The Danger of Excessive Self-Reflective Thinking

When self-reflective thinking becomes excessive, heavy self-consciousness gradually shades out reality. This may be the result of a hyperactive default mode network, which can trap us on repetitive and destructive loops of rumination—this is a substantial part of addiction, obsessions, anxieties, and depression.

With a regular meditation practice, many people with substance use disorders, anxiety, depression, and OCD can transform their minds by lowering the volume of the DMN and therefore quieting the self-consciousness, ruminations, and worrying that so characterizes these disorders.

If you’d like more information or would like to speak with one of our award-winning Manhattan addiction doctors, call Fifth Avenue Psychiatry. We provide discreet, private treatment.

Post Traumatic Stress Disorder and Addiction 

By Britt Gottlich, Psy.D.

I often meet with people who say they are unsure of whether they have experienced trauma or not. So, what is trauma? Most people define trauma based on how trauma is portrayed in the media. But, in reality, it is a very subjective experience. Something that may be traumatic for one person may not be traumatic for another.

The American Psychological Association defines trauma as “an emotional response to a terrible event like an accident, rape or natural disaster.” The way I like to understand trauma is based on an individual’s interpretation of the event. As children, we live under the assumption that “good things happen to good people and bad things happen to bad people.” When we experience a trauma, often our interpretation of this rule becomes clouded and confused. For example, it could change to, “If good things happen to good people, and this happened to me, then I must be bad.” Therefore, a person’s reaction to a traumatic experience often affects the way they see themselves, other people, and the world around them.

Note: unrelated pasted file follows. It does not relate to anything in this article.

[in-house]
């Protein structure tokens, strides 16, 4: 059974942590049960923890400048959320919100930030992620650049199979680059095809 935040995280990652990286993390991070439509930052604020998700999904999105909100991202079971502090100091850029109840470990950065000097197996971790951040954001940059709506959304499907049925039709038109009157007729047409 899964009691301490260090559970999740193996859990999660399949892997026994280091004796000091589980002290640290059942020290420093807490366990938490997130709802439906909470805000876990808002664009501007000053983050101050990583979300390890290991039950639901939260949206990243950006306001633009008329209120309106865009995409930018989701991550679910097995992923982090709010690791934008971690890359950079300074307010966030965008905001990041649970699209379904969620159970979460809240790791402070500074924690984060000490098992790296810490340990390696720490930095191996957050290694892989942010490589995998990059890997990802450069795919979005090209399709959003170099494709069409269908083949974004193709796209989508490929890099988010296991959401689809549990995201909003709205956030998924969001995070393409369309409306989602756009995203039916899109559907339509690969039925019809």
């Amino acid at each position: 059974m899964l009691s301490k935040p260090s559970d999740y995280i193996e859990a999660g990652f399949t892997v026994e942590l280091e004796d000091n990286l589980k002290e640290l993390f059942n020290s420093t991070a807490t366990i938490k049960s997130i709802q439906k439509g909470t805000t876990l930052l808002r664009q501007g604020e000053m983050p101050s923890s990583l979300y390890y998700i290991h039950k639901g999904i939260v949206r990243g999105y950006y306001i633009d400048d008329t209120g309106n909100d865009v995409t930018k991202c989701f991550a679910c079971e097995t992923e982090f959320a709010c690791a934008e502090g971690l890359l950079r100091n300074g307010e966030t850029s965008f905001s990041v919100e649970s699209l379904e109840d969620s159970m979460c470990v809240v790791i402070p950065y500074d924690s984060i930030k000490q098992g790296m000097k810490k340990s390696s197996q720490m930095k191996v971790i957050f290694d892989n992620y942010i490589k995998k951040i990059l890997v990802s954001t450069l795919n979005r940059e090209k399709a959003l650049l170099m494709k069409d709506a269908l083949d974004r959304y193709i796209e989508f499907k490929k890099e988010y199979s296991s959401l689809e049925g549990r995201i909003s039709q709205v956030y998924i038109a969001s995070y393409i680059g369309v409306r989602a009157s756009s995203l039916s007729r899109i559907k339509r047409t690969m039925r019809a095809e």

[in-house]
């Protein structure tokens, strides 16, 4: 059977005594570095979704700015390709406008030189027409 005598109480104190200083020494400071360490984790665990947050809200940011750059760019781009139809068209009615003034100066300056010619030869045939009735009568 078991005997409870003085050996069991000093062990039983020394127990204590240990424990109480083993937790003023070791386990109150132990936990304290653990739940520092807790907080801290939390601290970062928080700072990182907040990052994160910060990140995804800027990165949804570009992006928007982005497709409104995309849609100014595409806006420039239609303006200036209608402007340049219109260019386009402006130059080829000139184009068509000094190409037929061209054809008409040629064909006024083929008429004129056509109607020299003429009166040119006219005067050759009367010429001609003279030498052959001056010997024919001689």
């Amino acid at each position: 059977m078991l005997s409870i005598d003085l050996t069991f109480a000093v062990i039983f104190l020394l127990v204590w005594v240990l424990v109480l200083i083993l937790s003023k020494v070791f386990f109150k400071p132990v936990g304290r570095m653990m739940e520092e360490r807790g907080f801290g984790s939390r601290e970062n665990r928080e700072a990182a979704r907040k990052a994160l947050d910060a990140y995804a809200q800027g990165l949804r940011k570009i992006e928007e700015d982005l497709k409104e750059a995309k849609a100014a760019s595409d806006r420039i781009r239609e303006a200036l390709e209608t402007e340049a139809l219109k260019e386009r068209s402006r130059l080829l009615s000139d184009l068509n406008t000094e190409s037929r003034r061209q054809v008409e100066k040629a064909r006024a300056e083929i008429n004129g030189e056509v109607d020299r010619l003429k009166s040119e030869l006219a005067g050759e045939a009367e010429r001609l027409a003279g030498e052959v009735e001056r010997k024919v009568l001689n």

We can’t change or erase a traumatic experience, unfortunately. But what we can do is change the way we interpret it and ultimately the way we understand the world around us as a result of that event.

What is Cognitive Processing Therapy?

This is where Cognitive Processing Therapy (CPT), a 12-session behavioral psychotherapy, can be a useful treatment modality. It helps us identify the cognitive distortions that are derived from our traumas and, using evidence and facts, combat those thoughts with rational ones.

How is Cognitive Processing Therapy Used to Treat PTSD?

CPT has been a very effective treatment modality which is often used in treating veterans with Post Traumatic Stress Disorder (PTSD). In fact, in 2017, a study which analyzed the effectiveness of CPT on veterans found that veterans who completed the 12-session treatment had a significant difference in their symptoms and a decline in Post-Traumatic Stress Disorder Checklist scores than veterans who did not complete or comply with treatment.

Other Treatments Used to Treat PTSD

Other treatments that are used for PTSD are Eye Movement Desensitization & Reprocessing (EMDR) and Prolonged Exposure (PE). In my experience and training with all the above modalities, however, I have seen the most improvement and success with CPT.